Aims: The thyroid transcription factor-1 (TTF-1) is a highly specific immunohistochemical marker for the identification of pulmonary adenocarcinomas and non-neuroendocrine large cell carcinomas, especially in patients presenting with metastatic carcinomas of unknown primary site. In this study we tested if anti-TTF-1 can also be used to verify a pulmonary origin of neuroendocrine carcinomas, placing emphasis on the discrimination of pulmonary small cell carcinomas (SCCs) from extrapulmonary SCCs and the distinction of SCCs from Merkel cell carcinomas of the skin.
Methods and results: We studied 37 pulmonary SCCs, 15 SCCs of extrapulmonary origin, 4 pulmonary large cell neuroendocrine carcinomas (LCNECs), four extrapulmonary LCNECs, six medullary thyroid carcinomas, 16 Merkel cell carcinomas, and a total of 32 carcinoids/low-grade neuroendocrine carcinomas of pulmonary (12 cases) and extrapulmonary (20 cases) origin. Using the commercially available monoclonal antibody 8G7G3/1, TTF-1 was immunohistochemically detectable in 81% of pulmonary SCCs but also in 80% of extrapulmonary SCCs. Furthermore, anti-TTF-1 showed a positive staining in 50% of all pulmonary carcinoids, in one gastric carcinoid, in 2/4 of pulmonary, and 1/4 of extrapulmonary LCNECs. All medullary thyroid carcinomas were also TTF-1-positive. Merkel cell carcinomas were consistently TTF-1-negative.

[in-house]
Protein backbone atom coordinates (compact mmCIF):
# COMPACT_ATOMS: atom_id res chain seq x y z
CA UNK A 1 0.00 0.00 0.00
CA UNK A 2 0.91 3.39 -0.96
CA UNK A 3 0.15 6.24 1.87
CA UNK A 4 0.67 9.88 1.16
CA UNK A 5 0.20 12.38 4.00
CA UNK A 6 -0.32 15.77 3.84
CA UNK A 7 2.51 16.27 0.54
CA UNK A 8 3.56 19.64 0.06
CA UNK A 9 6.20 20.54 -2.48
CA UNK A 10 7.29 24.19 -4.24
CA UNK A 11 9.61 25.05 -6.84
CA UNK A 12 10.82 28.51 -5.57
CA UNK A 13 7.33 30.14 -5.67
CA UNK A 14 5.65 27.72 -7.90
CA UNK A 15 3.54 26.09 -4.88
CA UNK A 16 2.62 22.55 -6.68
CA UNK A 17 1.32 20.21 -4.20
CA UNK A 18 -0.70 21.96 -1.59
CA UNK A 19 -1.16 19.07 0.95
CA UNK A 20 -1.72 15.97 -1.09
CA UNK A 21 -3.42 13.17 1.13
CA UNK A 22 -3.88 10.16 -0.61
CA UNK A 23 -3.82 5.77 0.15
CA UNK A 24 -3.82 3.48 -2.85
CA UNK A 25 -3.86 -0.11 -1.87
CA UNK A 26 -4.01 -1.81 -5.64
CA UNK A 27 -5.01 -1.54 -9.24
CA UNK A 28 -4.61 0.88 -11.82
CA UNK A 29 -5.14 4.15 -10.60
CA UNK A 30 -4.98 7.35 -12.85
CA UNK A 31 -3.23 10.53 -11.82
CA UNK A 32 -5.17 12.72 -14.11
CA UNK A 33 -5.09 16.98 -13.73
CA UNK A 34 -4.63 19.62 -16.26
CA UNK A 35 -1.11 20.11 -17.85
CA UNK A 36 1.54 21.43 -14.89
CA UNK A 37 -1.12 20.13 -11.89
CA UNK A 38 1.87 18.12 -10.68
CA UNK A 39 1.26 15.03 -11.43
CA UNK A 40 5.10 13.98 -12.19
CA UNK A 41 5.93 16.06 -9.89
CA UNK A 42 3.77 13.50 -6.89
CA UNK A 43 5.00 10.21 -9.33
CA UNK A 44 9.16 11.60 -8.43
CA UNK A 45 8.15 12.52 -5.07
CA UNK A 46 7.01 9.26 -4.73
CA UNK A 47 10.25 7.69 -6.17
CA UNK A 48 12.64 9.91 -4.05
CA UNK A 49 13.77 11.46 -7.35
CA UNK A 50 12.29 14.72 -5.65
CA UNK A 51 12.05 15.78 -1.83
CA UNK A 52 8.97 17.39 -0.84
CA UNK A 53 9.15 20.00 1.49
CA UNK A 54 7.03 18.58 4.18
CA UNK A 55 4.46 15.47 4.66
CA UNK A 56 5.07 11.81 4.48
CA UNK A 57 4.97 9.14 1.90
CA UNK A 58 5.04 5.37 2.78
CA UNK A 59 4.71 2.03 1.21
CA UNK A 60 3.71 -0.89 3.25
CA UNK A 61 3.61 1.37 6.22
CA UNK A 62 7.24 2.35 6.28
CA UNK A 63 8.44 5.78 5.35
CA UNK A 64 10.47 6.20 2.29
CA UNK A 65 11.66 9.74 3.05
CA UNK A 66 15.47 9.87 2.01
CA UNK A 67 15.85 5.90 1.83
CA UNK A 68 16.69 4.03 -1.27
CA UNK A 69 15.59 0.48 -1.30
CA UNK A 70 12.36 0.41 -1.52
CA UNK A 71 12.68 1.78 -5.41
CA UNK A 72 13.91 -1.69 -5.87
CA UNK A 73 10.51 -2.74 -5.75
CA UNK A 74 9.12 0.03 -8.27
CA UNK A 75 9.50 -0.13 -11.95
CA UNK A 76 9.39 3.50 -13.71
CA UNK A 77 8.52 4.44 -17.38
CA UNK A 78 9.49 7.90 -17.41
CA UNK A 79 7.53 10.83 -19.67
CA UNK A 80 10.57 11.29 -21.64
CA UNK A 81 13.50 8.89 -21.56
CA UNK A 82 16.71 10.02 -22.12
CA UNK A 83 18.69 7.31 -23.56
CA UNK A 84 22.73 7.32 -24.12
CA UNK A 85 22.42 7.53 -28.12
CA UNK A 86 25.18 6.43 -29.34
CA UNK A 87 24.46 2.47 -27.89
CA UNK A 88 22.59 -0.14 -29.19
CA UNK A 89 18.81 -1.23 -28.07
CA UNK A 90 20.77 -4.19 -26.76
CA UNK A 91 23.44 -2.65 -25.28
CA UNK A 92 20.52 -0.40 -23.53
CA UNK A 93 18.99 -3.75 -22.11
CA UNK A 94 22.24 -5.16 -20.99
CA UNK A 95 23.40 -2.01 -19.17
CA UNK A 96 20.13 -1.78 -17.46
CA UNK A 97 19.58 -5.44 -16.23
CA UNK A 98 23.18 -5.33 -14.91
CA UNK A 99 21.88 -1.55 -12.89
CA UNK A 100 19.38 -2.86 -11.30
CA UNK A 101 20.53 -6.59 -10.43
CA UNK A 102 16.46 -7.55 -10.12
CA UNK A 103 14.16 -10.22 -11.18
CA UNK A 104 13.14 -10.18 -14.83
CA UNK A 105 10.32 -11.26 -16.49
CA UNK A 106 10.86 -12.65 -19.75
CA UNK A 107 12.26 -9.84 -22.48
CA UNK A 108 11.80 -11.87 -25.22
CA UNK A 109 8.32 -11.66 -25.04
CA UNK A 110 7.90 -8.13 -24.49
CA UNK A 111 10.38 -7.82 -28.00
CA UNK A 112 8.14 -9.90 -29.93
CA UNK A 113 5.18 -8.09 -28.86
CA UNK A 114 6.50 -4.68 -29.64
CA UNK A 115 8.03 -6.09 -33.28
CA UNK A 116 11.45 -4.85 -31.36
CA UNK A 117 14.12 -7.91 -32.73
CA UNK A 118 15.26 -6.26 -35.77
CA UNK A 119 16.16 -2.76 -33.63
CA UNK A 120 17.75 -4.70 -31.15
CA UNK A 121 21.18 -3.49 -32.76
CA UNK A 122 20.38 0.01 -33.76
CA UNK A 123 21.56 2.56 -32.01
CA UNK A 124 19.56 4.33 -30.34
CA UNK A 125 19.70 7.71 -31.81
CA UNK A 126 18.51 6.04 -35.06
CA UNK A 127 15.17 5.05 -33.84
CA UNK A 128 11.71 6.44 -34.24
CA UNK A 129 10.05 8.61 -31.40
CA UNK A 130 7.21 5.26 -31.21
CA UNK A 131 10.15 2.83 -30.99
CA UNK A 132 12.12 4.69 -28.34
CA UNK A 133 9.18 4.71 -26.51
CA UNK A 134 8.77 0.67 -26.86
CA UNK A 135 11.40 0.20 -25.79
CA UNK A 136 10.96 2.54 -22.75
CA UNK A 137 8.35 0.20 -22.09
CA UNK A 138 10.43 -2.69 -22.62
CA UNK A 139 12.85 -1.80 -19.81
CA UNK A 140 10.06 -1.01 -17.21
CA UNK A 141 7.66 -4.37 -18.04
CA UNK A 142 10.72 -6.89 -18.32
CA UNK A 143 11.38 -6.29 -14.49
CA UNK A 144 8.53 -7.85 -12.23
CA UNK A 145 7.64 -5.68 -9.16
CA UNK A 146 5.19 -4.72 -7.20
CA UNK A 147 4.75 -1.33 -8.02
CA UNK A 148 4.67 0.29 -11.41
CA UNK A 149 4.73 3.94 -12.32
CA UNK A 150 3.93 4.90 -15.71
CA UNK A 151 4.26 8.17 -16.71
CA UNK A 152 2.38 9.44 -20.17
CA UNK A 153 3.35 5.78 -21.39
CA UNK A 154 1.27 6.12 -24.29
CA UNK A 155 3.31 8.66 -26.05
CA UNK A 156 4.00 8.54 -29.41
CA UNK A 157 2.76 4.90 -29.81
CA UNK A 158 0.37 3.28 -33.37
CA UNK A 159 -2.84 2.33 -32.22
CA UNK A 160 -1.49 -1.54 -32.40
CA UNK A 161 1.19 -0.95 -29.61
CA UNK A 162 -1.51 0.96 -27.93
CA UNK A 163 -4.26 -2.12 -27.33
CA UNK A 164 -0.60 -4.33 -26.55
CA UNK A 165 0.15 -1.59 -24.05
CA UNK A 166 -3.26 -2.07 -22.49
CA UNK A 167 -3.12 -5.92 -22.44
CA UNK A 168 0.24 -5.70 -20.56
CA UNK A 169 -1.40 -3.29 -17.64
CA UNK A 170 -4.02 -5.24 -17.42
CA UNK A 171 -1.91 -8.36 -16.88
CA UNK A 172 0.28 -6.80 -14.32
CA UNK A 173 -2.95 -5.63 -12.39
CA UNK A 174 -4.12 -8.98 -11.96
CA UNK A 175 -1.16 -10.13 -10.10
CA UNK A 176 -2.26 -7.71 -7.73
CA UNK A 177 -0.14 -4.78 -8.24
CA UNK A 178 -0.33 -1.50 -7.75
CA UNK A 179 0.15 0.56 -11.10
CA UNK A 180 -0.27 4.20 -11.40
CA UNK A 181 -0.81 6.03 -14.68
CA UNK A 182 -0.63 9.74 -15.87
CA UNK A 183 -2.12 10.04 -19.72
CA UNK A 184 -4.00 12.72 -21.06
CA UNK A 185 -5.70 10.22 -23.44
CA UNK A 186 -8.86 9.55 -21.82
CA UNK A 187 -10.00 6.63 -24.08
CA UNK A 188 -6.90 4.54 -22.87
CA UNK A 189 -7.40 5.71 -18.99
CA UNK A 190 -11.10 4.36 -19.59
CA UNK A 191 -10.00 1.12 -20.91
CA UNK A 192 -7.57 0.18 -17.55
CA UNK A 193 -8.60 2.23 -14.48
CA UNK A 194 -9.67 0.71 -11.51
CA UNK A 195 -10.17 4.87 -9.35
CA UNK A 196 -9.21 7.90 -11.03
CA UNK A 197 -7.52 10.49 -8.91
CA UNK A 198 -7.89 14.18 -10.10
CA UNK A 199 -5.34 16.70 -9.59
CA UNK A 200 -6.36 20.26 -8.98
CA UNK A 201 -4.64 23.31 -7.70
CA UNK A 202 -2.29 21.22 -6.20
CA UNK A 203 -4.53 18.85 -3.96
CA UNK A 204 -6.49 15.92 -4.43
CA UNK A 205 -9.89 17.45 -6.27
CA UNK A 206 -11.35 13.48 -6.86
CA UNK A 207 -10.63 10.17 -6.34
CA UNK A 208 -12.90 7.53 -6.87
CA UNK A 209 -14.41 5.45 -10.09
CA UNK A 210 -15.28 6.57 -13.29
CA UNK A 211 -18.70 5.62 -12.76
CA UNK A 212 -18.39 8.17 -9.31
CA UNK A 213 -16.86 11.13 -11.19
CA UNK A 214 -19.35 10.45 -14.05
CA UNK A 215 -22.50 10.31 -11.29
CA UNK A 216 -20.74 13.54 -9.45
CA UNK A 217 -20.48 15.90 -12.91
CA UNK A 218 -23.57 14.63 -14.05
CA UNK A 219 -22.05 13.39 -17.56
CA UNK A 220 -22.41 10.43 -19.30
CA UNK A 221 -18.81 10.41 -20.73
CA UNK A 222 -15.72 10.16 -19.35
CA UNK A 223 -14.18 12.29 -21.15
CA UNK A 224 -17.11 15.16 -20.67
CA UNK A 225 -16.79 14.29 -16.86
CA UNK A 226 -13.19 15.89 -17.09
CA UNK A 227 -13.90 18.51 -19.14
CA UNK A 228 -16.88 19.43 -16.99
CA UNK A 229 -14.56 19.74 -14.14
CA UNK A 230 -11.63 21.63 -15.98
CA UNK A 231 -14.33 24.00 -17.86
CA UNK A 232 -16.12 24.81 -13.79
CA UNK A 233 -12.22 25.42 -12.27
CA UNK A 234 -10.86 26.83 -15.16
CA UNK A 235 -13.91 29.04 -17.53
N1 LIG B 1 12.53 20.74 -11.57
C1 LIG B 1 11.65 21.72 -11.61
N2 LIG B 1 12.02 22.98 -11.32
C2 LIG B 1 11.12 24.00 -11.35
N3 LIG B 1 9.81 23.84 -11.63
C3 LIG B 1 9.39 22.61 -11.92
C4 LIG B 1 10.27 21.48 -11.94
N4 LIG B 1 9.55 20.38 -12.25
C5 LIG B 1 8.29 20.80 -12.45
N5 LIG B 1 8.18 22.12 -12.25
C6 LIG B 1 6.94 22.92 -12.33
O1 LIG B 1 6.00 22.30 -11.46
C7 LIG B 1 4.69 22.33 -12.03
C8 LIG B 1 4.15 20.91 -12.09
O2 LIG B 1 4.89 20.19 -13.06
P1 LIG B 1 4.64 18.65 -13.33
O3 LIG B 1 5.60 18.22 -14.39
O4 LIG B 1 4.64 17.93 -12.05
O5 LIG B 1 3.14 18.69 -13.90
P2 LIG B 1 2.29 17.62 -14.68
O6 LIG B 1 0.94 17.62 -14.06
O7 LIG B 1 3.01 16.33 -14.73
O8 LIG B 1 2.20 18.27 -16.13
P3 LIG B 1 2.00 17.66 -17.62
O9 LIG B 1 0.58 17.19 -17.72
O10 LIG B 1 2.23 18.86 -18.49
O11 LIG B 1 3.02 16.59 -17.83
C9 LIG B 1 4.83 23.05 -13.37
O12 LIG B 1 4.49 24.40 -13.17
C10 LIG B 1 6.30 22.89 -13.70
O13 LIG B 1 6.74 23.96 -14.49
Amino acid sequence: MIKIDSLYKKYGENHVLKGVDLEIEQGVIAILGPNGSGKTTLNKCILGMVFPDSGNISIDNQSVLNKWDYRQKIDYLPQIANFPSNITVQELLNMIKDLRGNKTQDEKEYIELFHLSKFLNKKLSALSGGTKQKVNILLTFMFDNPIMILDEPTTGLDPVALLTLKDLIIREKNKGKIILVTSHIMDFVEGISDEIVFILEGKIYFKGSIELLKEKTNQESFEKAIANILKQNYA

Conclusions: Our results suggest that in contrast to non-neuroendocrine carcinomas, anti-TTF-1 cannot be used to prove or to exclude a pulmonary origin of SCCs or LCNECs of unknown or uncertain primary site. Therefore, before using anti-TTF-1 as a marker for pulmonary carcinomas one should be sure to have excluded SCC and LCNEC. On the other hand, anti-TTF-1 might be used to specifically discriminate SCCs of various origin from Merkel cell carcinomas.